The color composition of Fig. 2 was made by assigning visible Band 3 (610 to 690 nm) for red, visible Band 2 (520 to 600 nm) for green and visible Band 1 (420 to 500 nm) for blue. As a result, the figure has a natural coloring as if seen by the naked eye. Clouds, snow and ice appear white; exposed rocks, soils and sands, brownish; and grasslands, greenish.

Figure 3 was produced using the Band 3 image observed with a pointing angle of -34.30° on June 14 (green and blue) and the Band 3 image observed with a pointing angle of -21.50° on July 6 (red). In Fig. 3, we utilize the difference between the pointing angles perpendicular to the satellite moving direction as the parallax, therefore the lower side is the satellite moving direction and the upper side corresponds nearly to north.

Fig. 4
Satellite: Advanced Land-Observing Satellite (ALOS) (Daichi)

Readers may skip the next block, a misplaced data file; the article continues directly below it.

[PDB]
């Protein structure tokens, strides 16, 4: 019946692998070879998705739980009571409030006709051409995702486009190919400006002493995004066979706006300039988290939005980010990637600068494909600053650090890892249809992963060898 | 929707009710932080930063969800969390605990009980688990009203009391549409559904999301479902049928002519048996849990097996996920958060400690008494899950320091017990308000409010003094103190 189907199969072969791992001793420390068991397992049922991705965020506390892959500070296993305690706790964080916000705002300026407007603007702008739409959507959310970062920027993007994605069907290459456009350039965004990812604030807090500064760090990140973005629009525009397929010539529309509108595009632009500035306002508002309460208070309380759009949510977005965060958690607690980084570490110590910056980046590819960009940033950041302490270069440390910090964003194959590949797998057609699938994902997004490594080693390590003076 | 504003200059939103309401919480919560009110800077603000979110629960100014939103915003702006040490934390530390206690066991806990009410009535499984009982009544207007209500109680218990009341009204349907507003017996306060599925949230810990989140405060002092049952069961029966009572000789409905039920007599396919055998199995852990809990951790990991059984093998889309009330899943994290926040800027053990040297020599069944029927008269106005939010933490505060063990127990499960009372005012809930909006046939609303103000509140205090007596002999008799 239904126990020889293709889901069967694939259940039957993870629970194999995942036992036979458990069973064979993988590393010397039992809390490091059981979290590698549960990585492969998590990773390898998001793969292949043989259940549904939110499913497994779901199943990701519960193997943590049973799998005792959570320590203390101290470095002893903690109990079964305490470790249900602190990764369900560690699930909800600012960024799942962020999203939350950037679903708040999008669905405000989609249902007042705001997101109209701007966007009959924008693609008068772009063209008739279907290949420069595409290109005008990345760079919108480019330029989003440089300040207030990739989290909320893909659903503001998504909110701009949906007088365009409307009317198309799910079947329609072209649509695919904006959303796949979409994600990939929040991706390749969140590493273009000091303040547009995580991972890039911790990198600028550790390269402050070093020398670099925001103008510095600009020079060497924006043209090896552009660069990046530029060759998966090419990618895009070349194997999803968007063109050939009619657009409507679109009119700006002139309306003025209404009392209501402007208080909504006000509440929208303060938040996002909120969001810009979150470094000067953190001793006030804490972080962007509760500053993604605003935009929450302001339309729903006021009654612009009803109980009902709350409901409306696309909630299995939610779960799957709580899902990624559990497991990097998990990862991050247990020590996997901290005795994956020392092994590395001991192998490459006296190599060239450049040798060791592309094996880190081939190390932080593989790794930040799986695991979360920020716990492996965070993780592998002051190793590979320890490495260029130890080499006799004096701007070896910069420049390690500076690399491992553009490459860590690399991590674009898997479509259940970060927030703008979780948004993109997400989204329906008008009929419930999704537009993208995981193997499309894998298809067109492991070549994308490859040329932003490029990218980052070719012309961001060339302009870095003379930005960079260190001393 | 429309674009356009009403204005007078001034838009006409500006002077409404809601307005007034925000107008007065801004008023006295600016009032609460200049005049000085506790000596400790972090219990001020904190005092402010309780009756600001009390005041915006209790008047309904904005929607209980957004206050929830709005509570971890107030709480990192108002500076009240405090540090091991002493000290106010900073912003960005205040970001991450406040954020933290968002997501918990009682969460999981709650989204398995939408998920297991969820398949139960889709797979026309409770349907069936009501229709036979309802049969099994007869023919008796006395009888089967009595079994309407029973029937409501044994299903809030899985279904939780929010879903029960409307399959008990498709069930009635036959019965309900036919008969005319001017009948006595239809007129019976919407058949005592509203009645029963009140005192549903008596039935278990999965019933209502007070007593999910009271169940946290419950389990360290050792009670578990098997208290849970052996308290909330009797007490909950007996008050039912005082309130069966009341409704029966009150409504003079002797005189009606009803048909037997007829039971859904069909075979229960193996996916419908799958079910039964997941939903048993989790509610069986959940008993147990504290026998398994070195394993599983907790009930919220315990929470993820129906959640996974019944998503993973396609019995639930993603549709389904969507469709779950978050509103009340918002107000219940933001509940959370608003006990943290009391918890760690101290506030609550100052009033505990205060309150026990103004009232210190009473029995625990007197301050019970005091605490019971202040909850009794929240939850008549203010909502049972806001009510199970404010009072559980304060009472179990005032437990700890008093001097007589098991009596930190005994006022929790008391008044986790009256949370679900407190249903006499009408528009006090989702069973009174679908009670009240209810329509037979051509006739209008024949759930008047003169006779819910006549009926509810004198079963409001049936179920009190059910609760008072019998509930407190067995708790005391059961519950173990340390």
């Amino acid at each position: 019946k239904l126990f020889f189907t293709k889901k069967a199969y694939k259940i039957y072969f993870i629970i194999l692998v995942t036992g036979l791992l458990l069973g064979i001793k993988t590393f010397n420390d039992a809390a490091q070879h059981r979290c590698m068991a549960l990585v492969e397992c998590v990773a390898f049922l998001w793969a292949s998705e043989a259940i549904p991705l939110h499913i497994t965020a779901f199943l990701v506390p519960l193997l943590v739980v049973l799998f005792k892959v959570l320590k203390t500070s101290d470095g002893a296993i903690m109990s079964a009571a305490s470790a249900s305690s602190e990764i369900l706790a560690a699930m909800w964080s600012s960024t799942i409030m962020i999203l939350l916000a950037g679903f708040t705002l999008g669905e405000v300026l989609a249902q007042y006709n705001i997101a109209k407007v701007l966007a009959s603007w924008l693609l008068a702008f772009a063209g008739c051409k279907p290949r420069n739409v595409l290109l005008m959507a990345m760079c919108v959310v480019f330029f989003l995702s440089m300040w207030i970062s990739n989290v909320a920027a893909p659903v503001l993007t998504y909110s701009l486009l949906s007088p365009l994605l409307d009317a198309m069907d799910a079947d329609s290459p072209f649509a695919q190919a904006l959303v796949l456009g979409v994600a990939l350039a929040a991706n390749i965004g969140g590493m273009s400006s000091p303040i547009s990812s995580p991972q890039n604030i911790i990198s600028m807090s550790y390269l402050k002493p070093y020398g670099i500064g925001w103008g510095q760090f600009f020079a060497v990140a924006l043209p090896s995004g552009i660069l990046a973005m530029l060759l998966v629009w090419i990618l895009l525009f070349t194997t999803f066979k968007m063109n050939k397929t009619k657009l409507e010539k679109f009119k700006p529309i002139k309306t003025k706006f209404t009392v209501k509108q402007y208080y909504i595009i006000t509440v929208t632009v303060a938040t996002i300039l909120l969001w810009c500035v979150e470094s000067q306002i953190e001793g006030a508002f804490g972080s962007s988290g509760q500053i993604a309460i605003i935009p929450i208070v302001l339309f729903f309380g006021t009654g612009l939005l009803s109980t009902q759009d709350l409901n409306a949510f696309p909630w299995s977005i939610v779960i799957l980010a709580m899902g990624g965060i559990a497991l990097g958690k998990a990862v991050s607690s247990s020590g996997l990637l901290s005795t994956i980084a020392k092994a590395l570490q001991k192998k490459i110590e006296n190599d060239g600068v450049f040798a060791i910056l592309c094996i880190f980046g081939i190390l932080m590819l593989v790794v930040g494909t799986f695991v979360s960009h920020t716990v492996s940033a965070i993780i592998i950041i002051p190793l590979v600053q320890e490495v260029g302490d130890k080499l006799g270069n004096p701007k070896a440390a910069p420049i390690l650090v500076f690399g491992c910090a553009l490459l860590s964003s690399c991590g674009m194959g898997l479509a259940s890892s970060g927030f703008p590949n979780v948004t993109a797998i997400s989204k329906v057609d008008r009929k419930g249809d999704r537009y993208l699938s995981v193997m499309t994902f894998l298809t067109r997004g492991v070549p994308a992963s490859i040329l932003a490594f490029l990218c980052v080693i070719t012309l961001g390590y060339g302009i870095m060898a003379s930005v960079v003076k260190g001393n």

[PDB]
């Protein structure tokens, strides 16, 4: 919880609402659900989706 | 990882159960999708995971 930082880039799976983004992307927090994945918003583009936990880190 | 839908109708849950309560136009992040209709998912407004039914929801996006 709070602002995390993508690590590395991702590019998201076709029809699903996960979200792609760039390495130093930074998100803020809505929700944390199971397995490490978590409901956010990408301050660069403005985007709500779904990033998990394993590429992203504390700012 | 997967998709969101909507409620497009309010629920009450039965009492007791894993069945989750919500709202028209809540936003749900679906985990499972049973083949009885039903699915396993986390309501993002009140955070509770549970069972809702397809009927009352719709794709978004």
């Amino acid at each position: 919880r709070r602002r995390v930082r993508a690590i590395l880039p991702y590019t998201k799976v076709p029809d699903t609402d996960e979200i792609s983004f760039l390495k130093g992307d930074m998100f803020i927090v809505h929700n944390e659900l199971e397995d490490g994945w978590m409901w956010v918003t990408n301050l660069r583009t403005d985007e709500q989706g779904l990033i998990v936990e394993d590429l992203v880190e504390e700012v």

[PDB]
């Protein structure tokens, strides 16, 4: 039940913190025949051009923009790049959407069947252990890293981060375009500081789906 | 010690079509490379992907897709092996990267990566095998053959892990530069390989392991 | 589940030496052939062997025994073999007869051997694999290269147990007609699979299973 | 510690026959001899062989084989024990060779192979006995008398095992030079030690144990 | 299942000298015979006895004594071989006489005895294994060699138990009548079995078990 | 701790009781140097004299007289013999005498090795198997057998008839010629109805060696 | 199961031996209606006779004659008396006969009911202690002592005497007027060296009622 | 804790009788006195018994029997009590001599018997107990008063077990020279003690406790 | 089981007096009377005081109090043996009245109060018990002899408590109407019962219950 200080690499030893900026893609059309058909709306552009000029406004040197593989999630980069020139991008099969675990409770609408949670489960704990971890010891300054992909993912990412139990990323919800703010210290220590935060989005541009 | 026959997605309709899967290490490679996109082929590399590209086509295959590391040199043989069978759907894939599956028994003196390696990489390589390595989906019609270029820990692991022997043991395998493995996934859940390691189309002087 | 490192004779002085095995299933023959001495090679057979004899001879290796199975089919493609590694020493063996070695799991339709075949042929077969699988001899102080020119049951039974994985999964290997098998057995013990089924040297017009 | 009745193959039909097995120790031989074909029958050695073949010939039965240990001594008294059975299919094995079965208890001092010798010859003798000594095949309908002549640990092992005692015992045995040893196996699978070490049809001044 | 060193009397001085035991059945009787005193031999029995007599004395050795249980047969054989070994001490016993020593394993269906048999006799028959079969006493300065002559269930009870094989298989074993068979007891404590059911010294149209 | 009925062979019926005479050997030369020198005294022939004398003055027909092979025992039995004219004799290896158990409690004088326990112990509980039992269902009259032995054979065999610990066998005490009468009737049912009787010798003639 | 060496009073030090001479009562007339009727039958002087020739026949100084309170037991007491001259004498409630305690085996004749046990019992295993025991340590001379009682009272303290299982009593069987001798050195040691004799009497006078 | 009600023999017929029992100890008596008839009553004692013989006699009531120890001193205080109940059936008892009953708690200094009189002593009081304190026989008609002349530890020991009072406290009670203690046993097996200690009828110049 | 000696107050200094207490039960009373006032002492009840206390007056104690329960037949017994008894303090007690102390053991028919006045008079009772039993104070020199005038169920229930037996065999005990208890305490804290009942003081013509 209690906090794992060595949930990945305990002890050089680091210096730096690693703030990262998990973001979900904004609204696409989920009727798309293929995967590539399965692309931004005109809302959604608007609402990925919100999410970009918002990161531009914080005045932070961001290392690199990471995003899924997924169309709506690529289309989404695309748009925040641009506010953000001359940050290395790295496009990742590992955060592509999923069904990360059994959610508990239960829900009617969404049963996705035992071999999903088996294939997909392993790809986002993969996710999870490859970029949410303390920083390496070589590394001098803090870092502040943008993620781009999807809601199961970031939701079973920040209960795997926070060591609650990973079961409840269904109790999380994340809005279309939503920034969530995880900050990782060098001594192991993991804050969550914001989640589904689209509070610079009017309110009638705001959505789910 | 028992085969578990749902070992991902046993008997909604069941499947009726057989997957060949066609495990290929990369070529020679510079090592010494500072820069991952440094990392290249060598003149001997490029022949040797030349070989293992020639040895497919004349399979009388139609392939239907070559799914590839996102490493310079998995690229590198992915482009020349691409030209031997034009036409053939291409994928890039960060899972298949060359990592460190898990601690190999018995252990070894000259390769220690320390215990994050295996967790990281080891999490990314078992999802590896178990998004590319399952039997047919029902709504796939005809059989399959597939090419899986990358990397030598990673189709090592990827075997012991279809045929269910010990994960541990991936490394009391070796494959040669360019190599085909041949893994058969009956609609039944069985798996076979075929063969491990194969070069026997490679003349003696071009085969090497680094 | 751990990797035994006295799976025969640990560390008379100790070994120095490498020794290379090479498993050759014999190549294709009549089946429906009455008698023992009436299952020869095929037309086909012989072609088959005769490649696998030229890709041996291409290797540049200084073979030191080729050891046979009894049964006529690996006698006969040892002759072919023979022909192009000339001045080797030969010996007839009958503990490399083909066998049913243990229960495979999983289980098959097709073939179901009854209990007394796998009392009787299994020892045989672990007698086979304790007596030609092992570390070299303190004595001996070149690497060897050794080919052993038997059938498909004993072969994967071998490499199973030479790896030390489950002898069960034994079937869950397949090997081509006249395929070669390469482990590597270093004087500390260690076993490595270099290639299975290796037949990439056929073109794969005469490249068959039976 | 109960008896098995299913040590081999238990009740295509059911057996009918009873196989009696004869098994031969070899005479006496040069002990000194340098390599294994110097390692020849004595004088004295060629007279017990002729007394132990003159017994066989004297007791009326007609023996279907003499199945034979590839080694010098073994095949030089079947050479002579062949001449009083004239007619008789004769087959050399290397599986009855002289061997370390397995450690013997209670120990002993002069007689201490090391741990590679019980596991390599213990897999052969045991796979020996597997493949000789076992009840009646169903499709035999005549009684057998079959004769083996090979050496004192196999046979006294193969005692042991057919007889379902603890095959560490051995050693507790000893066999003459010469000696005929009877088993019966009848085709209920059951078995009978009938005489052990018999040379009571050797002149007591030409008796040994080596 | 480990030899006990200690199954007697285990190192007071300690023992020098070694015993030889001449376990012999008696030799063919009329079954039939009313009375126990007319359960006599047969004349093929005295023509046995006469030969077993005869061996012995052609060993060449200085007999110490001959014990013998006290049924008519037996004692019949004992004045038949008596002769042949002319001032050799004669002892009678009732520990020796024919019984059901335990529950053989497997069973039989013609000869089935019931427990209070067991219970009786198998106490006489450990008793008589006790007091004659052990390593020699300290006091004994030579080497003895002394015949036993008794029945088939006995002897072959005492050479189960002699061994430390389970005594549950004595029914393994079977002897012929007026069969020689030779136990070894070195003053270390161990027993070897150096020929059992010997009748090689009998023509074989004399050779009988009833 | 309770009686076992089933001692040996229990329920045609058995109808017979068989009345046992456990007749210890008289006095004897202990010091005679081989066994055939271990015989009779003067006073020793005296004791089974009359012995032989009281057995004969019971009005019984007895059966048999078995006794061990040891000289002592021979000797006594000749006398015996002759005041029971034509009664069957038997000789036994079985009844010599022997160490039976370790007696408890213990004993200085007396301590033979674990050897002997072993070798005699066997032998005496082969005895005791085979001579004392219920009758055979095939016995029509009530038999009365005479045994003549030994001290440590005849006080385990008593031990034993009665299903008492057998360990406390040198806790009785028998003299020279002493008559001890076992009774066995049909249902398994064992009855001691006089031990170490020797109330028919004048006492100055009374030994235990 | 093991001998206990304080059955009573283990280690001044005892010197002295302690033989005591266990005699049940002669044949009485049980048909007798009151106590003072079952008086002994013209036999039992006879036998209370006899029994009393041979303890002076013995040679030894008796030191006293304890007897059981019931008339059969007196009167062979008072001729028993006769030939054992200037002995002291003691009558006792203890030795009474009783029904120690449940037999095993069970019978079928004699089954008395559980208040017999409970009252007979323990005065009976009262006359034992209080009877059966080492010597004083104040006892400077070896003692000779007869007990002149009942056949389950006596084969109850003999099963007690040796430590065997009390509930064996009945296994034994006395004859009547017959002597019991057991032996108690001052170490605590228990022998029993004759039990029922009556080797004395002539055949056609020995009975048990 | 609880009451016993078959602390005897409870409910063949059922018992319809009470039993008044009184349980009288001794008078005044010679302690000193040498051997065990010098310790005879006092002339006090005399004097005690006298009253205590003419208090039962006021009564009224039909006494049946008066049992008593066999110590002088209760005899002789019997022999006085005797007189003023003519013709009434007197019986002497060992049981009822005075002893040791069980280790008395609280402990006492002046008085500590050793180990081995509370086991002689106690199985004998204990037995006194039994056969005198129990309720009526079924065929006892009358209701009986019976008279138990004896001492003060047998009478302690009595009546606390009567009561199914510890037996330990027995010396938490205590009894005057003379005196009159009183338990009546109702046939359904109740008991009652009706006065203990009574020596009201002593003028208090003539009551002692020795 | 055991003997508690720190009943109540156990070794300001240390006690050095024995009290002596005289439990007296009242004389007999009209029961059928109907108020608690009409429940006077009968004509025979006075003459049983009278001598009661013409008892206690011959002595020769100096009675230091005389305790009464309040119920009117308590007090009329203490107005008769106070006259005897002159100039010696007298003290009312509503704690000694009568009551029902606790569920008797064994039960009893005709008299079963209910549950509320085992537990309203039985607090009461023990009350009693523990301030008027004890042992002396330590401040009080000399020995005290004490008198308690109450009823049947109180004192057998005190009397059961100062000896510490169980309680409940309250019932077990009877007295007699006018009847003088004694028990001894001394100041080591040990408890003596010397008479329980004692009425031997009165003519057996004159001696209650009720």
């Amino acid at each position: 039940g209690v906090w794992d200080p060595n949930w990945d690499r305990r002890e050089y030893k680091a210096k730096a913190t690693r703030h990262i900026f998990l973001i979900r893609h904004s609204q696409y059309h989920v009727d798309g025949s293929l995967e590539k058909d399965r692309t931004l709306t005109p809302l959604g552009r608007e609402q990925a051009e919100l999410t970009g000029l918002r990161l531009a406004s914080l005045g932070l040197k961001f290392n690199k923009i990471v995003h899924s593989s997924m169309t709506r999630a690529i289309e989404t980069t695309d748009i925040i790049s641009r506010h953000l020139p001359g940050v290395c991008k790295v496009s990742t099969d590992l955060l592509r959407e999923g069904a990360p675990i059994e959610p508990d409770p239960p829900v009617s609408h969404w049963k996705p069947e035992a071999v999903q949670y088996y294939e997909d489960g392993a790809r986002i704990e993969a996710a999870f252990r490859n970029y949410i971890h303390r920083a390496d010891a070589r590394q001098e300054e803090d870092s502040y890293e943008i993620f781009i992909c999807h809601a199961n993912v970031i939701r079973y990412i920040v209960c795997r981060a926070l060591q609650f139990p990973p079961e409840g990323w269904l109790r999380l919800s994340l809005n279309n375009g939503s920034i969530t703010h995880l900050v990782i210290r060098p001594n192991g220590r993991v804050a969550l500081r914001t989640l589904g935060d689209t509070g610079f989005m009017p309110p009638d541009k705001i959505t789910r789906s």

Sensor: Panchromatic Remote-Sensing Instrument for Stereo Mapping (PRISM)
Date: 0756 (UT) on June 12, 2006
Ground resolution: 2.5 m
Map Projection: Universal Transversal Mercator (UTM)
PRISM is an optical sensor for observing ground surfaces with visible and near-infrared signals in the 520 to 770 nano-meter (one-billionth of a meter) band. The acquired image is monochrome. PRISM has three independent optical systems (telescopes) to acquire terrain data including altitude data so that images for nadir, forward, and backward views can be acquired at the same time.
Figure 4 was composed using the nadir image (green and blue) and the backward image (red). Parallax, the difference between the sight angle of the image seen with the right and left eyes, is utilized in order to view the three dimensional image. In Fig. 4, the left side is the satellite moving direction because the backward image of the satellite is seen with the left eye and the nadir image with the right eye. The left side corresponds to the satellite moving direction, and the right, nearly to north.

Related Sites:
Stereoscopy of Topography with Anaglyph Technology(Numazu National College of Technology's Site)
ALOS Research and Application Page
Three-Dimensional View of Mt. Haruna
A Cluster of Observatories on Volcanoes: The Island of Hawaii
Land, Seen from Space